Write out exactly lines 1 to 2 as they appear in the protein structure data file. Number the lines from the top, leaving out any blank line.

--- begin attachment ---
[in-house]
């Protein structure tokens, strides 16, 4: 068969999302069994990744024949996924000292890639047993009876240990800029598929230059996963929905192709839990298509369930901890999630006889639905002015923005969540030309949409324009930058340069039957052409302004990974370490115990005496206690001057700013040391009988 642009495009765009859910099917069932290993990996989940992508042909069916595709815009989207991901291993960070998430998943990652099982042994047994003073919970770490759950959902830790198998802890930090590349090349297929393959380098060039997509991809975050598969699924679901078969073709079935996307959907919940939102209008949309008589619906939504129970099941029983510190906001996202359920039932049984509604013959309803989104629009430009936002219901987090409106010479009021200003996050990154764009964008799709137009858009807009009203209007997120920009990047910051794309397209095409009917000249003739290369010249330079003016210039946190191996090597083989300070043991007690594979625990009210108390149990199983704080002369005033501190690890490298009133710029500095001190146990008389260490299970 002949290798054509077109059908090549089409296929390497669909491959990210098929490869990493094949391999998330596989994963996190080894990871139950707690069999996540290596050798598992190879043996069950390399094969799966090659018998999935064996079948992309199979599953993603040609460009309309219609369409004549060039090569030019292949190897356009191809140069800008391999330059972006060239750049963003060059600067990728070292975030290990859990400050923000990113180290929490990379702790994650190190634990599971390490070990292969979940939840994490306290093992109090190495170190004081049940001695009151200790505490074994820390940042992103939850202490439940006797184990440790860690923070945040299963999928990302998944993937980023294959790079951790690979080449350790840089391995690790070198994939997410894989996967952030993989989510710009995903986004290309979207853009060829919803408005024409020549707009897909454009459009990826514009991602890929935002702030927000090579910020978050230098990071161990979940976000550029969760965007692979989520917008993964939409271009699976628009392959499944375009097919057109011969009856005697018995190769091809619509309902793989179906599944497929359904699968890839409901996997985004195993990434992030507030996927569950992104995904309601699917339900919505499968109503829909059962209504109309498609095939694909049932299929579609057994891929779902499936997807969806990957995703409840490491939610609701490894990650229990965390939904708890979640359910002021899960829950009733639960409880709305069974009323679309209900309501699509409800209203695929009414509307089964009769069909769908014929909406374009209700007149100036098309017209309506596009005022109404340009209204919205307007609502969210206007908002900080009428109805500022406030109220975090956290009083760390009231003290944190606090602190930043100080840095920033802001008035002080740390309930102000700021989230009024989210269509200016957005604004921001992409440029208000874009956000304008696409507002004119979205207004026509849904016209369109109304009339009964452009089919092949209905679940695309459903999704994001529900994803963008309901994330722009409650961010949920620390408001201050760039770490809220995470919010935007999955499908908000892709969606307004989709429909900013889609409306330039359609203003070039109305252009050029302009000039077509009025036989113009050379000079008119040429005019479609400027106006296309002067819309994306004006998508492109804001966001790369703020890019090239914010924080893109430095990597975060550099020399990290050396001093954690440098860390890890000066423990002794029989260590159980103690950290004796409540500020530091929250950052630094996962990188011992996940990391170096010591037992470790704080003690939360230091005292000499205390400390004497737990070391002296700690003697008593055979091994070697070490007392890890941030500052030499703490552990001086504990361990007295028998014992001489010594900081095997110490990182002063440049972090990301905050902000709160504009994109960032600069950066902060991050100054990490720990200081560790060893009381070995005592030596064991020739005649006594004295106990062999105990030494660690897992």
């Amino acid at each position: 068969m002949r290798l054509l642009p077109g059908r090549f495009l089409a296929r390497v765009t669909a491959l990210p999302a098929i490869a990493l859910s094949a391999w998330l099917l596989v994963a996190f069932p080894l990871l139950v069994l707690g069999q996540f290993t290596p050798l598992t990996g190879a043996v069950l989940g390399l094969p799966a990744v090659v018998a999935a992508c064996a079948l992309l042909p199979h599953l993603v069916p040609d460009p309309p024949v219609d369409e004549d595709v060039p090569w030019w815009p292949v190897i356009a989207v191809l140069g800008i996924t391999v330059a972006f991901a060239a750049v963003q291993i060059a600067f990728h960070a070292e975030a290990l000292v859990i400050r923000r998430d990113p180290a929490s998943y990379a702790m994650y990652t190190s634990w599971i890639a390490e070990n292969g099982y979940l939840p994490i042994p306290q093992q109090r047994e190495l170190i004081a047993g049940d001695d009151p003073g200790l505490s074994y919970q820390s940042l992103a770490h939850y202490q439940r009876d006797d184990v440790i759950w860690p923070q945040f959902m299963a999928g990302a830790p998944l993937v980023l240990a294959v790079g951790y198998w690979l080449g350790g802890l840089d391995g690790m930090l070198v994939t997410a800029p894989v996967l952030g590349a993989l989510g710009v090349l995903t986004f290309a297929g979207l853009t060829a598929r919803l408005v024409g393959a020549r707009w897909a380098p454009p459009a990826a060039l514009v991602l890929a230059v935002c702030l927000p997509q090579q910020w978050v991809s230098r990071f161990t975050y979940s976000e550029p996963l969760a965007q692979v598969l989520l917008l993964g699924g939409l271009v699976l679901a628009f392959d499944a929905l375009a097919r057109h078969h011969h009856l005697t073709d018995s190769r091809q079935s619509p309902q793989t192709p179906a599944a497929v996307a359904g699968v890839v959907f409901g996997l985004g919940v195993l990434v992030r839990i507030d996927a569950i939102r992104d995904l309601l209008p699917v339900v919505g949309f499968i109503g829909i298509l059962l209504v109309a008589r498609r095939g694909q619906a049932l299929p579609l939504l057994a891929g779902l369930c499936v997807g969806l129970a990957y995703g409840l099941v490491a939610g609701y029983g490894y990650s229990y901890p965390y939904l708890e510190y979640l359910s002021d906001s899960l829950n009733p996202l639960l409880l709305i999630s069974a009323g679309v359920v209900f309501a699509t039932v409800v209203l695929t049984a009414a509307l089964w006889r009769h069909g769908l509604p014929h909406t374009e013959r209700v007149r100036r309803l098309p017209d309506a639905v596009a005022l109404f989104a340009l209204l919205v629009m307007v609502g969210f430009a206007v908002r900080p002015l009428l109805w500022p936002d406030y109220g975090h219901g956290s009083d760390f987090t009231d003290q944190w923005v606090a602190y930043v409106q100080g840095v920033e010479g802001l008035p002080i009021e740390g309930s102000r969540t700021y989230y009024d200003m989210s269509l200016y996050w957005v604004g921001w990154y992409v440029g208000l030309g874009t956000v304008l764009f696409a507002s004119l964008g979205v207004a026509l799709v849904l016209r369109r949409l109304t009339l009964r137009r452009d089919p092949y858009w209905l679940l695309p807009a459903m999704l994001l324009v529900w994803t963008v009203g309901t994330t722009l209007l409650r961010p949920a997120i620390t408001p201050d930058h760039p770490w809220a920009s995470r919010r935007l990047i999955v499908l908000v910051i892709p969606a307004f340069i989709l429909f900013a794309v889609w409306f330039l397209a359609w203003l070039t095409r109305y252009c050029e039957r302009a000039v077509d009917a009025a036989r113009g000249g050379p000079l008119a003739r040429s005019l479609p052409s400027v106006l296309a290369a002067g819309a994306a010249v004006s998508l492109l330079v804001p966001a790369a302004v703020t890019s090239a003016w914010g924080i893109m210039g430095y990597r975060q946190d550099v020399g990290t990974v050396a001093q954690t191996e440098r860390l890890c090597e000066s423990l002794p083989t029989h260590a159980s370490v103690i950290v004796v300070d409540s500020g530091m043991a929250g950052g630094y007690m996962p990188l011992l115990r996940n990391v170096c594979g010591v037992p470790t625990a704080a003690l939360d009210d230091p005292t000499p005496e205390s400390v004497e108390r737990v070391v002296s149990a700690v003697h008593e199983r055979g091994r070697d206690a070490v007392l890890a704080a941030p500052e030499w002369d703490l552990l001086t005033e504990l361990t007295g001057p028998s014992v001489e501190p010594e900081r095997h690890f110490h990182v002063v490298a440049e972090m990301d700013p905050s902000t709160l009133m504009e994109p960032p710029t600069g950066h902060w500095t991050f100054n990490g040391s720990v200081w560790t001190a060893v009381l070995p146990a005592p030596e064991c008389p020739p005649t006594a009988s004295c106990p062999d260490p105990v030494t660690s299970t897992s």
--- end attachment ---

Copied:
[in-house]
């Protein structure tokens, strides 16, 4: 068969999302069994990744024949996924000292890639047993009876240990800029598929230059996963929905192709839990298509369930901890999630006889639905002015923005969540030309949409324009930058340069039957052409302004990974370490115990005496206690001057700013040391009988 642009495009765009859910099917069932290993990996989940992508042909069916595709815009989207991901291993960070998430998943990652099982042994047994003073919970770490759950959902830790198998802890930090590349090349297929393959380098060039997509991809975050598969699924679901078969073709079935996307959907919940939102209008949309008589619906939504129970099941029983510190906001996202359920039932049984509604013959309803989104629009430009936002219901987090409106010479009021200003996050990154764009964008799709137009858009807009009203209007997120920009990047910051794309397209095409009917000249003739290369010249330079003016210039946190191996090597083989300070043991007690594979625990009210108390149990199983704080002369005033501190690890490298009133710029500095001190146990008389260490299970 002949290798054509077109059908090549089409296929390497669909491959990210098929490869990493094949391999998330596989994963996190080894990871139950707690069999996540290596050798598992190879043996069950390399094969799966090659018998999935064996079948992309199979599953993603040609460009309309219609369409004549060039090569030019292949190897356009191809140069800008391999330059972006060239750049963003060059600067990728070292975030290990859990400050923000990113180290929490990379702790994650190190634990599971390490070990292969979940939840994490306290093992109090190495170190004081049940001695009151200790505490074994820390940042992103939850202490439940006797184990440790860690923070945040299963999928990302998944993937980023294959790079951790690979080449350790840089391995690790070198994939997410894989996967952030993989989510710009995903986004290309979207853009060829919803408005024409020549707009897909454009459009990826514009991602890929935002702030927000090579910020978050230098990071161990979940976000550029969760965007692979989520917008993964939409271009699976628009392959499944375009097919057109011969009856005697018995190769091809619509309902793989179906599944497929359904699968890839409901996997985004195993990434992030507030996927569950992104995904309601699917339900919505499968109503829909059962209504109309498609095939694909049932299929579609057994891929779902499936997807969806990957995703409840490491939610609701490894990650229990965390939904708890979640359910002021899960829950009733639960409880709305069974009323679309209900309501699509409800209203695929009414509307089964009769069909769908014929909406374009209700007149100036098309017209309506596009005022109404340009209204919205307007609502969210206007908002900080009428109805500022406030109220975090956290009083760390009231003290944190606090602190930043100080840095920033802001008035002080740390309930102000700021989230009024989210269509200016957005604004921001992409440029208000874009956000304008696409507002004119979205207004026509849904016209369109109304009339009964452009089919092949209905679940695309459903999704994001529900994803963008309901994330722009409650961010949920620390408001201050760039770490809220995470919010935007999955499908908000892709969606307004989709429909900013889609409306330039359609203003070039109305252009050029302009000039077509009025036989113009050379000079008119040429005019479609400027106006296309002067819309994306004006998508492109804001966001790369703020890019090239914010924080893109430095990597975060550099020399990290050396001093954690440098860390890890000066423990002794029989260590159980103690950290004796409540500020530091929250950052630094996962990188011992996940990391170096010591037992470790704080003690939360230091005292000499205390400390004497737990070391002296700690003697008593055979091994070697070490007392890890941030500052030499703490552990001086504990361990007295028998014992001489010594900081095997110490990182002063440049972090990301905050902000709160504009994109960032600069950066902060991050100054990490720990200081560790060893009381070995005592030596064991020739005649006594004295106990062999105990030494660690897992």